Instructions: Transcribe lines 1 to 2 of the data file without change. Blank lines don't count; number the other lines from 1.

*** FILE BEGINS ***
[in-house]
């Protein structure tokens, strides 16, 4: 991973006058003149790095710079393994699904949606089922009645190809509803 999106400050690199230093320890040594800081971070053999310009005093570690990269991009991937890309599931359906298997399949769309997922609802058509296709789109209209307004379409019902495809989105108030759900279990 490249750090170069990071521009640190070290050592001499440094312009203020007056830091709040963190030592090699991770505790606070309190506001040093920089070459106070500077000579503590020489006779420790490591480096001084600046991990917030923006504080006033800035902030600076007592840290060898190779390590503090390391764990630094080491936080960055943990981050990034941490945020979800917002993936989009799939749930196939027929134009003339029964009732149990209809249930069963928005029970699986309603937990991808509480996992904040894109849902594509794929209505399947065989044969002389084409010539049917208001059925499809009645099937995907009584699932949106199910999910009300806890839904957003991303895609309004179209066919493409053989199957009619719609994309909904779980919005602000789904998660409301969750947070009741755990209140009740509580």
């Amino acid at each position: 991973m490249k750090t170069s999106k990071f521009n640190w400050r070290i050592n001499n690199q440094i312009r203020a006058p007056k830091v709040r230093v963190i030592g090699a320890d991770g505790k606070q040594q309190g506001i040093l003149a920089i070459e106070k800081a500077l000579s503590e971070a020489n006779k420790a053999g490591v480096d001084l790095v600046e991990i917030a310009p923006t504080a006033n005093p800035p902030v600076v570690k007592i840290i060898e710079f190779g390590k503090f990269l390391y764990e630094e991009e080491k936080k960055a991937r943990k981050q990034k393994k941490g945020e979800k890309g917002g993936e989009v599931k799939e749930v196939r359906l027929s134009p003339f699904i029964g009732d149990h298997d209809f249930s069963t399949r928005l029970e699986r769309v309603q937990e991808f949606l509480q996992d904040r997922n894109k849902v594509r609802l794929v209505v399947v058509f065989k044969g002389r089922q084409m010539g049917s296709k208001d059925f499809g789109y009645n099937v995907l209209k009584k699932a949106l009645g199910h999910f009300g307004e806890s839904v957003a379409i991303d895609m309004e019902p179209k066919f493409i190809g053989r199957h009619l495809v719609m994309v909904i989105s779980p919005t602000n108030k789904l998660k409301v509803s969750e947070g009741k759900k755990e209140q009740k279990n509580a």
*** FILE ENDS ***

[in-house]
């Protein structure tokens, strides 16, 4: 991973006058003149790095710079393994699904949606089922009645190809509803 999106400050690199230093320890040594800081971070053999310009005093570690990269991009991937890309599931359906298997399949769309997922609802058509296709789109209209307004379409019902495809989105108030759900279990 490249750090170069990071521009640190070290050592001499440094312009203020007056830091709040963190030592090699991770505790606070309190506001040093920089070459106070500077000579503590020489006779420790490591480096001084600046991990917030923006504080006033800035902030600076007592840290060898190779390590503090390391764990630094080491936080960055943990981050990034941490945020979800917002993936989009799939749930196939027929134009003339029964009732149990209809249930069963928005029970699986309603937990991808509480996992904040894109849902594509794929209505399947065989044969002389084409010539049917208001059925499809009645099937995907009584699932949106199910999910009300806890839904957003991303895609309004179209066919493409053989199957009619719609994309909904779980919005602000789904998660409301969750947070009741755990209140009740509580």